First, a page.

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ERIC Number: ED479010
Record Type: Non-Journal
Publication Date: 2003
Pages: 12
Abstractor: N/A
Reference Count: N/A
ISBN: N/A
ISSN: N/A
Education Watch: New York. Key Education Facts and Figures. Achievement, Attainment and Opportunity. From Elementary School through College.
Education Trust, Washington, DC.
This report compares New York's reading and mathematics performance on the most recent administrations of the state assessment with performance on the National Assessment of Educational Progress (NAEP). To indicate how New York is doing in narrowing the academic achievement gap between African American and Latino students and their white, middle class peers, the report presents NAEP data by race/ethnicity. The report presents other state-level data on K-college education, including demographic distribution across each educational level, participation and success in Advanced Placement, percentage of students taking high-level courses, school funding gaps, and high school and college graduation rates. Results from the state's 2000 reading assessment showed that 59 percent of 4th graders performed at level 3 or above. Whites performed significantly better than African Americans, with 72 percent of white 4th graders at level 3 compared to 37 percent of African American 4th graders. In 1998, 62 percent of all 4th graders performed at the basic level or above on the NAEP reading assessment, with 29 percent at proficient or above. On the 2000 NAEP mathematics assessment, 68 percent of all 8th graders performed at the basic level or above in mathematics, with 26 percent at proficient or above. Significantly more white than black 8th graders had high scores. New York had the 8th largest African American-white 4th grade achievement gap on the 1998 NAEP reading assessment. New York's African American-white 8th grade mathematics achievement gap falls 11th among the states on the 2000 NAEP assessment. African Americans and Latinos were underrepresented in Advanced Placement (AP) test taking, while Asian Americans took them at high rates. About 43 percent of New York's high school students enroll in college, compared to 54 percent nationwide. Latinos and African Americans graduate from the state college at the lowest rates. Nearly one in five New York secondary classes are taught by teachers lacking a major or minor in the field. Districts with higher child poverty rates and higher minority enrollments have the fewest state and local dollars to spend per student. (SM)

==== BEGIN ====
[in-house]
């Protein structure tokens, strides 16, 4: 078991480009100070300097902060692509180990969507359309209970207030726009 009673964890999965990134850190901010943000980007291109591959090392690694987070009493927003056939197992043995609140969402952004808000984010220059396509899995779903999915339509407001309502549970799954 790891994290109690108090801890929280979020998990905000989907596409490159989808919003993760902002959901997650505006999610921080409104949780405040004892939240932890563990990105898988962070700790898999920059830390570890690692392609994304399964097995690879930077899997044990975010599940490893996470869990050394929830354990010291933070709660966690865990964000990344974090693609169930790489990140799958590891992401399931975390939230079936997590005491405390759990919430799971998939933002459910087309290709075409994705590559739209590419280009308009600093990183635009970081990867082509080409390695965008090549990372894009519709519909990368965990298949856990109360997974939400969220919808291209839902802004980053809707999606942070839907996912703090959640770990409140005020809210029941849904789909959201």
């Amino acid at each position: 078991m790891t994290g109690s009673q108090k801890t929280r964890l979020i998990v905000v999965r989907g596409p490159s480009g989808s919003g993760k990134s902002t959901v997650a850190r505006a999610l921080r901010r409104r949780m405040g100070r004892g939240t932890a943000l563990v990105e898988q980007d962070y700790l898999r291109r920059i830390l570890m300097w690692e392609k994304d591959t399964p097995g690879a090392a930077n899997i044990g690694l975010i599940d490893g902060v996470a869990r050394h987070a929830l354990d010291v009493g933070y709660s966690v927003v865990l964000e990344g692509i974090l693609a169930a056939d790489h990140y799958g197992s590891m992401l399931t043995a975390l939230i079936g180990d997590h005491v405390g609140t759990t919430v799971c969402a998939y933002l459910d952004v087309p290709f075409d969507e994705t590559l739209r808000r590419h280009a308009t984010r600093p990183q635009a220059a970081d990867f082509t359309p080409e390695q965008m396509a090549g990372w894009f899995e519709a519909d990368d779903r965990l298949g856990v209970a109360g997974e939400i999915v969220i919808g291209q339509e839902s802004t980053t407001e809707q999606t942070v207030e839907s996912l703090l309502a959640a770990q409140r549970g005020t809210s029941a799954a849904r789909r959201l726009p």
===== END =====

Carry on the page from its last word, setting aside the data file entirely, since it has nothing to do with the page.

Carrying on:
The Education Trust, 1725 K Street, NW, Suite 200, Washington, DC 20006. Tel: 202-293-1217; Fax: 202-293-2605; Web site: http://www.edtrust.org.
Publication Type: Numerical/Quantitative Data
Education Level: N/A
Audience: N/A
Language: English
Sponsor: N/A
Authoring Institution: Education Trust, Washington, DC.
Identifiers - Location: New York
Identifiers - Assessments and Surveys: National Assessment of Educational Progress